LOS ANGELES It could have been a perfect Cinderella story for guard Andrew Goudelock on his first NBA start for the Los Angeles Lakers, and he certainly did his part with an electrifying performance during the first half.
By the time it was all over, though, the injury-depleted Lakers had been crushed 120-89 by the San Antonio Spurs in Friday's Game Three at the Staples Center to trail 0-3 in their best-of-seven first-round playoff series.
Goudelock, who only two weeks ago was playing in the NBA's development league, finished with 20 points on eight-of-17 shooting but he expressed bitter-sweet feelings after the Lakers had slipped to their heaviest ever home playoff defeat.
"I felt good about how I played individually but I never like to lose like that," the 24-year-old Goudelock told Reuters while sitting in front of his locker after his team had been outshot by a staggering 61 percent to 43 from the field.
"That was just embarrassing. When you lose like that on national television in the playoffs in that type of fashion where it's not even a game, it definitely takes away from what I did personally.
"But it's part of the game. It happens like that sometimes and we've got a new type of team. I think I showed a little bit of something I can do and, moving forward, maybe it will give me a little more confidence."
Goudelock, who re-signed with the Lakers just two weeks ago after five-time NBA champion Kobe Bryant suffered a season-ending Achilles tendon injury, only knew he was in the starting lineup shortly before Friday's tip-off.
Injuries had left the Lakers without their top four guards in Bryant, Steve Nash, Steve Blake and Jodie Meeks and Goudelock suddenly found himself front and center in the high intensity of playoff action after being plucked from relative obscurity.
Having been presented with the NBA development league's most valuable player trophy for the 2012-13 season moments before the start of Game Three, Goudelock thrilled Lakers fans as he scored 14 points in the first half.
SPARKED THE FANS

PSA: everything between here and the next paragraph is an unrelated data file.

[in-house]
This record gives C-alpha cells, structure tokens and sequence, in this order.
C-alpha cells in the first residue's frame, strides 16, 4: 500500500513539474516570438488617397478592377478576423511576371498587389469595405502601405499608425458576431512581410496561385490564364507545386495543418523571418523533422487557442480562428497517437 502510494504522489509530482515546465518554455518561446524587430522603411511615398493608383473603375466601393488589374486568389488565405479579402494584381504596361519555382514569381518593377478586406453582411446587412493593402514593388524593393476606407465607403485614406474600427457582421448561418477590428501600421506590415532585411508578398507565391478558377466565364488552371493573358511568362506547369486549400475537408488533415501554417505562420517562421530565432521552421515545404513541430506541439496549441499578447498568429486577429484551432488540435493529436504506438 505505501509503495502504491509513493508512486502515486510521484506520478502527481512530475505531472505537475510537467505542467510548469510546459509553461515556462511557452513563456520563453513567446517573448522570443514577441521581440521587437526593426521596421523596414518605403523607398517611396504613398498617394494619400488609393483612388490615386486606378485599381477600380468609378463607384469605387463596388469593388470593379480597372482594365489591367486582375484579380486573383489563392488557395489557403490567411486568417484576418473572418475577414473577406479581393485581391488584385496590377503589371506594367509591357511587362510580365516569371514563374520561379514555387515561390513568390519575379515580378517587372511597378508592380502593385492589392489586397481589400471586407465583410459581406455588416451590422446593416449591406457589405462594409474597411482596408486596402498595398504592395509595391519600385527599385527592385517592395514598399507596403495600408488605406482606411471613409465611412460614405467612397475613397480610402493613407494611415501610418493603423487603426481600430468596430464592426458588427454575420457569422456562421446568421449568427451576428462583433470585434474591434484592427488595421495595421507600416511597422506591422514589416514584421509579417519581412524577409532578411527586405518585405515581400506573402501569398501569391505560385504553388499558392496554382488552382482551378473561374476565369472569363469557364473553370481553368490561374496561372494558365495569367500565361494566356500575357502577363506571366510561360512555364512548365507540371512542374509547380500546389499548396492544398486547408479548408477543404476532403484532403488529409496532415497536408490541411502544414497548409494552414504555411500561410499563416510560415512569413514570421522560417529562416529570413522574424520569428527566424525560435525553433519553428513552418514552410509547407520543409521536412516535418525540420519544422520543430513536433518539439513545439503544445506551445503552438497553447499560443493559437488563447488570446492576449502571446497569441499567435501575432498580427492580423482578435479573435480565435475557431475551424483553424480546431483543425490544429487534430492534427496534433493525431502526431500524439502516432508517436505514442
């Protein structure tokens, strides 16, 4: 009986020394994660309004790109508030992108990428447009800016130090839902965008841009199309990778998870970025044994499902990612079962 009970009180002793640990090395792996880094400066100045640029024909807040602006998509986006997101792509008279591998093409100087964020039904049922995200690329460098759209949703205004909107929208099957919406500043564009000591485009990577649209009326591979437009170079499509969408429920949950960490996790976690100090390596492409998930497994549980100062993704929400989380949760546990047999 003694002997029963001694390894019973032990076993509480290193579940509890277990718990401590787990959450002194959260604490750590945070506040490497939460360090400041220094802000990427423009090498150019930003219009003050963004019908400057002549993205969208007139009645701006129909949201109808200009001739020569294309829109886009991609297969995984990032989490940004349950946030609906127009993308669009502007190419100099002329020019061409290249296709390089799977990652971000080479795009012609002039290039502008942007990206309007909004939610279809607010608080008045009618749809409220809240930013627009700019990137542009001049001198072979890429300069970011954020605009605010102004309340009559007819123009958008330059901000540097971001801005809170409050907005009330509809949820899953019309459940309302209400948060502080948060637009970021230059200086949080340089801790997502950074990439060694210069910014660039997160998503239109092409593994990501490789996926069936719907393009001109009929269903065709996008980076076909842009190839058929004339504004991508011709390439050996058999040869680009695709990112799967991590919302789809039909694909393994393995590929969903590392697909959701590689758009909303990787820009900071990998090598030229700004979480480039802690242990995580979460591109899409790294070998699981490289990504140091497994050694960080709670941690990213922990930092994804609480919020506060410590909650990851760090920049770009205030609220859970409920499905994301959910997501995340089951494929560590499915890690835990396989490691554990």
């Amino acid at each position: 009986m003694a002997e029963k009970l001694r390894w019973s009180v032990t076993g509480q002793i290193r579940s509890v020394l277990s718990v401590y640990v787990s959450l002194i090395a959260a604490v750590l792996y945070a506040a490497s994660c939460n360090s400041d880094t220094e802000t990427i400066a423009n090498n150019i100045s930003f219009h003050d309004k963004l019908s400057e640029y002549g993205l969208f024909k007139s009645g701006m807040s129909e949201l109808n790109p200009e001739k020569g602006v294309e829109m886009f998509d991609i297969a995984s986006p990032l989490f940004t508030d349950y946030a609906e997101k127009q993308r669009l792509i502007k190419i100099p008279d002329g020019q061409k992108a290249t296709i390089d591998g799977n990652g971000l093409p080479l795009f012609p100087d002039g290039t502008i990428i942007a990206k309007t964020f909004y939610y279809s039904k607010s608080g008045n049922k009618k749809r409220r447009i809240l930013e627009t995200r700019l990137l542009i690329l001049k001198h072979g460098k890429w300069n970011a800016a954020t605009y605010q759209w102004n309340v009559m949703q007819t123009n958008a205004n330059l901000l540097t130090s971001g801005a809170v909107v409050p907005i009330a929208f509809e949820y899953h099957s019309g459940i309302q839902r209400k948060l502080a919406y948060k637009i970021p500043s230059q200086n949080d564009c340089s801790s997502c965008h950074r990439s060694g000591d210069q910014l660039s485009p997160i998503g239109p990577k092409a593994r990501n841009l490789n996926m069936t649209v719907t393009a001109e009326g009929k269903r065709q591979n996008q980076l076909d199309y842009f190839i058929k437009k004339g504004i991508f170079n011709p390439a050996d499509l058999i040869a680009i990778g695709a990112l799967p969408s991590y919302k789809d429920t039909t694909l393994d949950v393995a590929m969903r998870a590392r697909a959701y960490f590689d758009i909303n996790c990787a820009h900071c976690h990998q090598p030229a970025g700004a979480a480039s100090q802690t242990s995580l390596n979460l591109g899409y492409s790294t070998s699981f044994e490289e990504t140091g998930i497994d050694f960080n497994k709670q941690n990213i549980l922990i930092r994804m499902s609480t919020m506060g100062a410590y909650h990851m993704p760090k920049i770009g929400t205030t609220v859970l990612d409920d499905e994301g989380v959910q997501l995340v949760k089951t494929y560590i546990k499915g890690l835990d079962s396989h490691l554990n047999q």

He poured in back-to-back three-pointers midway through the second quarter to spark chants of "MVP, MVP, MVP!" from the home crowd and helped his team finish a 14-7 run to trim the deficit to 55-44 by halftime.
"That felt good," the six-foot three-inch (1.92 metres) guard from College of Charleston said of his form against the second-seeded Spurs, especially during the opening half.
"That's something I have dreamed about for a long time, to do that in a Lakers uniform on national television.
"It's the most minutes I have played and the most points I have scored. It definitely felt good, and especially with my parents here. I haven't seen them in about a year."
Against the Spurs, however, the Lakers ran into a razor-sharp shooting team where All-Stars Tim Duncan, with a game-high 26 points, and Tony Parker, with 20, barely missed.
"They got a lot of easy shots, easy opportunities," said Goudelock, who was nicknamed "Mini-Mamba" for his own scoring exploits last season despite played sparingly for the Lakers in 40 games.
"We worked really hard but they got a lot of wide open shots, layups. They got basically whatever they wanted, and we didn't do anything to stop them from being so comfortable.
"You're not going to win like that in the playoffs. In the first half, I think we did a pretty good job but then it just got away from us."
No NBA team has ever come back from a 0-3 deficit to win a playoff series but Goudelock described Lakers team morale as "okay" as they prepare for Sunday's Game Four, also at the Staples Center in downtown Los Angeles.
"It's tough but the spirit is still up," Goudelock said. "It's never over. You never give up until it's over so we still have something to play for. We just have to make some adjustments and we'll be okay on Sunday." (Reporting by Mark Lamport-Stokes; Editing by Gene Cherry)
Trending On Reuters
Roger Federer has pulled out of the Rio Olympics and said he will miss the rest of the season as he needs "more extensive rehabilitation" following knee surgery earlier this year if he wants to prolong his career. Full Article